1821 ENGLISH POETRY 1579-1830: SPENSER AND THE TRADITION

Christopher Smart

Rowland Freeman, in Kentish Poets (1821) 2:273-78.



The village of Shipbourne in Kent, was then the birth place of Christopher Smart, who was born April 11th, 1722. His father possessed an estate of some value in the neighbourhood, and was steward to the Kentish property of Lord Barnard, afterwards Earl of Darlington. He had been originally destined for the church, and had acquired in consequence a taste for literature, which induced him to give his son a learned education.

Christopher Smart, suffered from his birth, which was premature, under a feeble constitution of body, which was not improved. by his subsequent habits, but he displayed we are informed, at a very early period of his life, a taste and a talent for poetry. He lisped in verse; and composed a poem when only four years old; another in his thirteenth year, he deemed worthy a place in the collection he afterwards offered' to the public; and he was capable of latin metrical composition when only sixteen years old.

He was educated first at Maidstone, and afterwards at Durham, from whence he was removed in his seventeenth year, and placed at Pembroke Hall, Cambridge, where he acquired a fellowship, and remained many years. He appears to have led a life of dissipation and extravagance during his residence at Cambridge, neither creditable to himself nor to the university of which he was a member. He was the wit and poet laureate of the place; his company was courted by strangers and residents, and like a poet of superior order in later times, he became a frequenter of taverns, and was weak enough to afford to every idle inviter "a slice of his constitution." By these practices he contracted debts, involved himself in difficulties and disgrace, and acquired habits which in the end deprived him of reason, and every enjoyment of life.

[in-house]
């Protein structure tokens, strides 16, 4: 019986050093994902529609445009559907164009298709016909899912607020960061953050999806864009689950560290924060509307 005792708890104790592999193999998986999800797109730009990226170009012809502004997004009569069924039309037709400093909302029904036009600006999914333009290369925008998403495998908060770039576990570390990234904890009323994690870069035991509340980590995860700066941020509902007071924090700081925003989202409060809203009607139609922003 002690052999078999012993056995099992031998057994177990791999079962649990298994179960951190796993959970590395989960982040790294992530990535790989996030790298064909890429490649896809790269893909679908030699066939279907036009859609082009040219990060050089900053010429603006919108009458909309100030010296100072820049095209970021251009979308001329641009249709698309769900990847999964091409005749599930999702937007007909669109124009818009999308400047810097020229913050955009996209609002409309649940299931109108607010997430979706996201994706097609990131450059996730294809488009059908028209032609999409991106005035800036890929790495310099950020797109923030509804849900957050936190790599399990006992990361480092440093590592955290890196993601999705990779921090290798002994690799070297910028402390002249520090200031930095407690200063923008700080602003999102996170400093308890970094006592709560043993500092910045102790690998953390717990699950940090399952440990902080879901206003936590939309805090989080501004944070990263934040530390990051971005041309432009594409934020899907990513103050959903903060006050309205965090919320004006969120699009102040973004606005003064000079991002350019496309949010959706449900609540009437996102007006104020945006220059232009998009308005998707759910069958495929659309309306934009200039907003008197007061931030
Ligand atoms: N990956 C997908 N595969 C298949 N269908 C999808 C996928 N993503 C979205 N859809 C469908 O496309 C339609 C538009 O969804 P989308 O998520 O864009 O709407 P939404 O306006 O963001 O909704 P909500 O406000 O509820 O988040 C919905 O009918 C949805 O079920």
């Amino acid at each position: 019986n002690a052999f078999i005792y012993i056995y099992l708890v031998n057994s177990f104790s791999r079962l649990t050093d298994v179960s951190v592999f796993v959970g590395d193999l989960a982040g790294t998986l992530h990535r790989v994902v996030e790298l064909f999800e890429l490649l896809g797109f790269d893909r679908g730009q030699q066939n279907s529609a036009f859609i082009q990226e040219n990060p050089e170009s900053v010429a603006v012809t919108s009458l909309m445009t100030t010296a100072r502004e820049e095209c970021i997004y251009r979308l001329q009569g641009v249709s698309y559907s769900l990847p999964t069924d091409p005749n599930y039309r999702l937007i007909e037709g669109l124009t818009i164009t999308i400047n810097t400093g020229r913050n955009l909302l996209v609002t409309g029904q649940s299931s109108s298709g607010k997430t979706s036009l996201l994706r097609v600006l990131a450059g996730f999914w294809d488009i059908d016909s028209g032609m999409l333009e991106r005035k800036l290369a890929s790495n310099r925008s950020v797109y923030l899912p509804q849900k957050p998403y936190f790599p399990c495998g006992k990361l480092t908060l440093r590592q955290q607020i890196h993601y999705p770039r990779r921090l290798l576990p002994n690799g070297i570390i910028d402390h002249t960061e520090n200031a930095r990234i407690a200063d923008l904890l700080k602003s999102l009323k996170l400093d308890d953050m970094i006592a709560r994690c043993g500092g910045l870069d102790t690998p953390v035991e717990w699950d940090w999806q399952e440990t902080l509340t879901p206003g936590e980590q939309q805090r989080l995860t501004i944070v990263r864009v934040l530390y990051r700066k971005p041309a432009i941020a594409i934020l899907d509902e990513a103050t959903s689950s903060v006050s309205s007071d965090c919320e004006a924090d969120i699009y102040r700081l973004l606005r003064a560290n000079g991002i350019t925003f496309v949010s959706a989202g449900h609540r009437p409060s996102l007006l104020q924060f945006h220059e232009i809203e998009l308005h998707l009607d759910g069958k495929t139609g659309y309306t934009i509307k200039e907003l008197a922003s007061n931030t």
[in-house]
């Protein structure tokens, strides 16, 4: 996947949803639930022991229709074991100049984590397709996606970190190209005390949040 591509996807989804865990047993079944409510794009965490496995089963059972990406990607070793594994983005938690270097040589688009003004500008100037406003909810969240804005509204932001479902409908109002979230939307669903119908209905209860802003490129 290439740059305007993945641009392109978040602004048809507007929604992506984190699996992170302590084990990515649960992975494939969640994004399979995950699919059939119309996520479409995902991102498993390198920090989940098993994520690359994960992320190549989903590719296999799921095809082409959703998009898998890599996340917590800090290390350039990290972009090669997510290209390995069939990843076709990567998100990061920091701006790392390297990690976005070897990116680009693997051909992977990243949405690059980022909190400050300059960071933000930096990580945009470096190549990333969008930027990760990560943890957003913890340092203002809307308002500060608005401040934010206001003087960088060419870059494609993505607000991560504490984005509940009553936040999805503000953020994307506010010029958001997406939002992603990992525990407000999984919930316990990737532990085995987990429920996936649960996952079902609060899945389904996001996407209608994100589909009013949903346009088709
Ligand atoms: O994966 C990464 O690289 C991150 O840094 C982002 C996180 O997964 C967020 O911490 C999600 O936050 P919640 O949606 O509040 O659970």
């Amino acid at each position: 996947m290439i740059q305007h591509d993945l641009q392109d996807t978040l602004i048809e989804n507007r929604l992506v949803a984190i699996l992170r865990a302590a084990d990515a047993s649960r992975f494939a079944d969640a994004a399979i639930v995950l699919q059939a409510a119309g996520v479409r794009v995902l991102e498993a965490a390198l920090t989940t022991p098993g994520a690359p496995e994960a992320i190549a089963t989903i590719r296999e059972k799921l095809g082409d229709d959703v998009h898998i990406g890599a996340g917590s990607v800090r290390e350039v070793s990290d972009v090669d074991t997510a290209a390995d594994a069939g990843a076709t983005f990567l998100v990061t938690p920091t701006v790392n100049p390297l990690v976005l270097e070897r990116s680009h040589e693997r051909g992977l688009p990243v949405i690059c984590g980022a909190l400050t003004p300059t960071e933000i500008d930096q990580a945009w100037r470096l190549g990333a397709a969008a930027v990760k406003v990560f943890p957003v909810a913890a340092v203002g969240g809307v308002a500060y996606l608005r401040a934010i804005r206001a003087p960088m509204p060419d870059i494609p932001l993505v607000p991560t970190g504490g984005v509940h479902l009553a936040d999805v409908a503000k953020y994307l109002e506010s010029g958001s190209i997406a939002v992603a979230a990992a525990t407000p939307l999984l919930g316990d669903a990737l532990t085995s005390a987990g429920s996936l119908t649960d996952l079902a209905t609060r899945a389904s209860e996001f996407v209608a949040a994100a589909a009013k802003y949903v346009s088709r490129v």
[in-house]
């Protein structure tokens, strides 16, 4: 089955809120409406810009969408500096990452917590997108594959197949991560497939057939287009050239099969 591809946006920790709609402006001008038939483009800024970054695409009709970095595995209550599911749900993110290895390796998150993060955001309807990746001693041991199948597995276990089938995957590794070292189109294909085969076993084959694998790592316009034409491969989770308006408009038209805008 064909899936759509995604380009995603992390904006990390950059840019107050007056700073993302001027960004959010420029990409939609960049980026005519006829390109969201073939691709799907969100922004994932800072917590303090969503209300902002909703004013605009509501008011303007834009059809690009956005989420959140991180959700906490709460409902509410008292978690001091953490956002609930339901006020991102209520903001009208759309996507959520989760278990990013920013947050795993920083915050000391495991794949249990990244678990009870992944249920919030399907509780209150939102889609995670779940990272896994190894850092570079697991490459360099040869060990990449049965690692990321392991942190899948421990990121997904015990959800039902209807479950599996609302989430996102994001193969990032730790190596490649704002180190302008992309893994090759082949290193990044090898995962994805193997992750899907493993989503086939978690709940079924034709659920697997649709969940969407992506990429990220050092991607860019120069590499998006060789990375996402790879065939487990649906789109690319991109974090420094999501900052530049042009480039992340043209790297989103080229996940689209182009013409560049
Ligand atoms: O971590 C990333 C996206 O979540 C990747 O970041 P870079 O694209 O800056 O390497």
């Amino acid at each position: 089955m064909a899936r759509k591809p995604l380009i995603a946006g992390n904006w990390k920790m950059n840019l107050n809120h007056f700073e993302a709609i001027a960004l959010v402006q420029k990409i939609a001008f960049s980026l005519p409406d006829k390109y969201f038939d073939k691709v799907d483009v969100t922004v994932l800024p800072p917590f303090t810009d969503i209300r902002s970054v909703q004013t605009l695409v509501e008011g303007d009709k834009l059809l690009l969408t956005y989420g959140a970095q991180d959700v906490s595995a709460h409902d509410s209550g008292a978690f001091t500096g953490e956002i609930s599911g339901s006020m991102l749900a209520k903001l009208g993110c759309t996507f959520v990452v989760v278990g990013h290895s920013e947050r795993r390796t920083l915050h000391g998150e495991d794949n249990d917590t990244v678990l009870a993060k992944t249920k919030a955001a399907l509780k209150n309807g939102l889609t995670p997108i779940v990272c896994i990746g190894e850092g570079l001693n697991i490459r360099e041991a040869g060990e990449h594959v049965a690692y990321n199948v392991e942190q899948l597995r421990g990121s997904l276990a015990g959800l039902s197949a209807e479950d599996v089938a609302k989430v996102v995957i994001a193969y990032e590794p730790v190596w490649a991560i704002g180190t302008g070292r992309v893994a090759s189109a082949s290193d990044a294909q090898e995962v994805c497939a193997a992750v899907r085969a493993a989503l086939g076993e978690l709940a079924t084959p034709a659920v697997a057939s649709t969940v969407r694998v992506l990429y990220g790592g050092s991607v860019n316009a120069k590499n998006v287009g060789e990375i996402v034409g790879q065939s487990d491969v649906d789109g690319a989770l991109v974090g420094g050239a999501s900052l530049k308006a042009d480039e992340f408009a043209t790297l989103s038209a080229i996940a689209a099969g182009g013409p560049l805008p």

While at Cambridge he wrote and published several poems on various subjects; among others a latin version of Pope's Ode on St. Cecilia's Day, and by that poet's particular recommendation, another of the "Essay on Criticism."

In the year 1750 he became a candidate for the Seatonian prize for the best poem on the subject of the Supreme Being, and was successful in that and four succeeding years.

In 1752 he married the daughter of Mrs. Newbery, wife of the bookseller of that name, by a former husband, and lost his fellowship in consequence; immediately after which he removed to London, and commenced the life of an author by profession. In this pursuit he might have been successful, as he possessed by nature and cultivation many of the most essential requisites for an author, but unfortunately he also derived partly from nature, but principally from habit, a more than equal number of counteracting propensities. He was not deficient in learning nor in genius; but he was indolent, profuse, and drunken.

In 1753 he published a collection of his poems in one volume quarto, which he dedicated to the Earl of Middlesex, as a "Man of Kent." He engaged subsequently in a great variety of literary undertakings, none of which appear to have been in any eminent degree successful.

His bad habits during this interval ruined his health, involved his affairs in frequent embarrassment, and finally deprived him of his reason. He was in consequence of this calamity confined for two years in a receptacle for mad patients, after which he regained his liberty, and returned to his former literary habits; but he never seems to have recovered the entire possession of his mental powers.

The following letter, written by Dr. Hawkesworth to his sister Mrs. Hunter, is strikingly characteristic of his habits, at this period of his life:—